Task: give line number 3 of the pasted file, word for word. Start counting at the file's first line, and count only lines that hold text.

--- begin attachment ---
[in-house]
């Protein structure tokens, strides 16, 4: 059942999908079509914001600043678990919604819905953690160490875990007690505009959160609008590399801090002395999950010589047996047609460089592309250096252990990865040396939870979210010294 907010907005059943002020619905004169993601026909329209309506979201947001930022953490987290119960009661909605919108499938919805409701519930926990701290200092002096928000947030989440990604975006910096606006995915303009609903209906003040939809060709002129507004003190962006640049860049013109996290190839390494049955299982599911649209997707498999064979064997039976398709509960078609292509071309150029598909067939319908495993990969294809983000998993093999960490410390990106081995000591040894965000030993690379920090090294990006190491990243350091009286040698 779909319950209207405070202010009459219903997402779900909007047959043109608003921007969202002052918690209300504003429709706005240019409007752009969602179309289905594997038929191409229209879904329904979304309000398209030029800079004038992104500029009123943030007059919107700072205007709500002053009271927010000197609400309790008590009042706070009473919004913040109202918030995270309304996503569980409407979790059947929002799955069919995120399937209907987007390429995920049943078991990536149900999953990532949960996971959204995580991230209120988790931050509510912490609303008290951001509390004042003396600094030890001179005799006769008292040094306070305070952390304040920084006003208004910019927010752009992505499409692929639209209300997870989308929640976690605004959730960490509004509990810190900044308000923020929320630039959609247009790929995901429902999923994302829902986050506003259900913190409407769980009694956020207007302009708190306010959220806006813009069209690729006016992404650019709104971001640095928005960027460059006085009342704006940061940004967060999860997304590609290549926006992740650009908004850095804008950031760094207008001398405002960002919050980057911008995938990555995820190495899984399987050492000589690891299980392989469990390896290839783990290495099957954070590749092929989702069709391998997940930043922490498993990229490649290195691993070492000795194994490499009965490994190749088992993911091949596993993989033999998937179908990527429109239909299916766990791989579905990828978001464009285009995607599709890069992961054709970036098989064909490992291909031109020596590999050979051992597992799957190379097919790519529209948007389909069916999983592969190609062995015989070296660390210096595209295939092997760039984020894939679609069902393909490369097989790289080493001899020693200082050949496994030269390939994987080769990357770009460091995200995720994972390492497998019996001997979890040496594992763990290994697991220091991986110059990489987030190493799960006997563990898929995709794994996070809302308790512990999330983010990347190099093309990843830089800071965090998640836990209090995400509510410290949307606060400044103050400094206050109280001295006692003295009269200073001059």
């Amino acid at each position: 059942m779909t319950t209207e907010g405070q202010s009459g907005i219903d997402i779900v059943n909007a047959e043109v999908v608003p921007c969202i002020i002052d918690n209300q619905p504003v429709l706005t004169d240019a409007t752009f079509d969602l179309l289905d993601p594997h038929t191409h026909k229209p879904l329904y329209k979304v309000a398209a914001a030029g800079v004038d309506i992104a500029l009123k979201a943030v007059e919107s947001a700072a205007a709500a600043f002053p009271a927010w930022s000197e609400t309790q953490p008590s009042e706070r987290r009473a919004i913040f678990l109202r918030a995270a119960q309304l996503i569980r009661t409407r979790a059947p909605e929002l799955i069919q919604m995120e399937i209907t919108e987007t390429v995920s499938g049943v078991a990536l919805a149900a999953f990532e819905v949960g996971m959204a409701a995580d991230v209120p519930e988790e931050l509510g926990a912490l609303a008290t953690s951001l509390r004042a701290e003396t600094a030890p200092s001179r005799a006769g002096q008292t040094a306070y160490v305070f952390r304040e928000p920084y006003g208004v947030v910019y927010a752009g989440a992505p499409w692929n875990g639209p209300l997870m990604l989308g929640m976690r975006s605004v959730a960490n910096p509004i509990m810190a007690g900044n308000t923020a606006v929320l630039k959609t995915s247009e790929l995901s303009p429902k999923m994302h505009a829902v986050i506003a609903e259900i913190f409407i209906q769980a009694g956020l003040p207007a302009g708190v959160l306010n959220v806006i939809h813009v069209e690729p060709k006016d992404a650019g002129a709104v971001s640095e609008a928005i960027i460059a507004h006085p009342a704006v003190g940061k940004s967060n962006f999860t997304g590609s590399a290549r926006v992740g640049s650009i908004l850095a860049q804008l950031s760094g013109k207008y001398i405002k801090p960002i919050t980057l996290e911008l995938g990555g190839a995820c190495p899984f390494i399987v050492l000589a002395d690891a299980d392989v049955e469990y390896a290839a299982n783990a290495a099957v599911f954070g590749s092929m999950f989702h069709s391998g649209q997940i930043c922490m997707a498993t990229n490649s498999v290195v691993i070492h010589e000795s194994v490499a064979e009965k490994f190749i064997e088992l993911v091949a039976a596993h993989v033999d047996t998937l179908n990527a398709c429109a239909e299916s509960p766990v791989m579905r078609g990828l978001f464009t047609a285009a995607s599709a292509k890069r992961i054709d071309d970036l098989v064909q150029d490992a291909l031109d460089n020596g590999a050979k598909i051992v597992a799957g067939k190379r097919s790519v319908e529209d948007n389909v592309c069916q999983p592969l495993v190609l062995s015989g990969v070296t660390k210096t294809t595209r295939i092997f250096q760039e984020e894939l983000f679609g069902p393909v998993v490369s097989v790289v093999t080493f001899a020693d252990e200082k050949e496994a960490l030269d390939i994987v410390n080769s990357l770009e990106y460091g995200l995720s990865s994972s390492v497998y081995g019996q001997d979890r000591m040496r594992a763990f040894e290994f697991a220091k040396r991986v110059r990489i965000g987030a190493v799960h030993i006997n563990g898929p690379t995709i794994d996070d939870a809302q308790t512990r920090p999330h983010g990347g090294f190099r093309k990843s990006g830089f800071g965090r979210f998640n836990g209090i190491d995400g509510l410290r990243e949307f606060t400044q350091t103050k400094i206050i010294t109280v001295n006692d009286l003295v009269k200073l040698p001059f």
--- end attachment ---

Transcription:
């Amino acid at each position: 059942m779909t319950t209207e907010g405070q202010s009459g907005i219903d997402i779900v059943n909007a047959e043109v999908v608003p921007c969202i002020i002052d918690n209300q619905p504003v429709l706005t004169d240019a409007t752009f079509d969602l179309l289905d993601p594997h038929t191409h026909k229209p879904l329904y329209k979304v309000a398209a914001a030029g800079v004038d309506i992104a500029l009123k979201a943030v007059e919107s947001a700072a205007a709500a600043f002053p009271a927010w930022s000197e609400t309790q953490p008590s009042e706070r987290r009473a919004i913040f678990l109202r918030a995270a119960q309304l996503i569980r009661t409407r979790a059947p909605e929002l799955i069919q919604m995120e399937i209907t919108e987007t390429v995920s499938g049943v078991a990536l919805a149900a999953f990532e819905v949960g996971m959204a409701a995580d991230v209120p519930e988790e931050l509510g926990a912490l609303a008290t953690s951001l509390r004042a701290e003396t600094a030890p200092s001179r005799a006769g002096q008292t040094a306070y160490v305070f952390r304040e928000p920084y006003g208004v947030v910019y927010a752009g989440a992505p499409w692929n875990g639209p209300l997870m990604l989308g929640m976690r975006s605004v959730a960490n910096p509004i509990m810190a007690g900044n308000t923020a606006v929320l630039k959609t995915s247009e790929l995901s303009p429902k999923m994302h505009a829902v986050i506003a609903e259900i913190f409407i209906q769980a009694g956020l003040p207007a302009g708190v959160l306010n959220v806006i939809h813009v069209e690729p060709k006016d992404a650019g002129a709104v971001s640095e609008a928005i960027i460059a507004h006085p009342a704006v003190g940061k940004s967060n962006f999860t997304g590609s590399a290549r926006v992740g640049s650009i908004l850095a860049q804008l950031s760094g013109k207008y001398i405002k801090p960002i919050t980057l996290e911008l995938g990555g190839a995820c190495p899984f390494i399987v050492l000589a002395d690891a299980d392989v049955e469990y390896a290839a299982n783990a290495a099957v599911f954070g590749s092929m999950f989702h069709s391998g649209q997940i930043c922490m997707a498993t990229n490649s498999v290195v691993i070492h010589e000795s194994v490499a064979e009965k490994f190749i064997e088992l993911v091949a039976a596993h993989v033999d047996t998937l179908n990527a398709c429109a239909e299916s509960p766990v791989m579905r078609g990828l978001f464009t047609a285009a995607s599709a292509k890069r992961i054709d071309d970036l098989v064909q150029d490992a291909l031109d460089n020596g590999a050979k598909i051992v597992a799957g067939k190379r097919s790519v319908e529209d948007n389909v592309c069916q999983p592969l495993v190609l062995s015989g990969v070296t660390k210096t294809t595209r295939i092997f250096q760039e984020e894939l983000f679609g069902p393909v998993v490369s097989v790289v093999t080493f001899a020693d252990e200082k050949e496994a960490l030269d390939i994987v410390n080769s990357l770009e990106y460091g995200l995720s990865s994972s390492v497998y081995g019996q001997d979890r000591m040496r594992a763990f040894e290994f697991a220091k040396r991986v110059r990489i965000g987030a190493v799960h030993i006997n563990g898929p690379t995709i794994d996070d939870a809302q308790t512990r920090p999330h983010g990347g090294f190099r093309k990843s990006g830089f800071g965090r979210f998640n836990g209090i190491d995400g509510l410290r990243e949307f606060t400044q350091t103050k400094i206050i010294t109280v001295n006692d009286l003295v009269k200073l040698p001059f």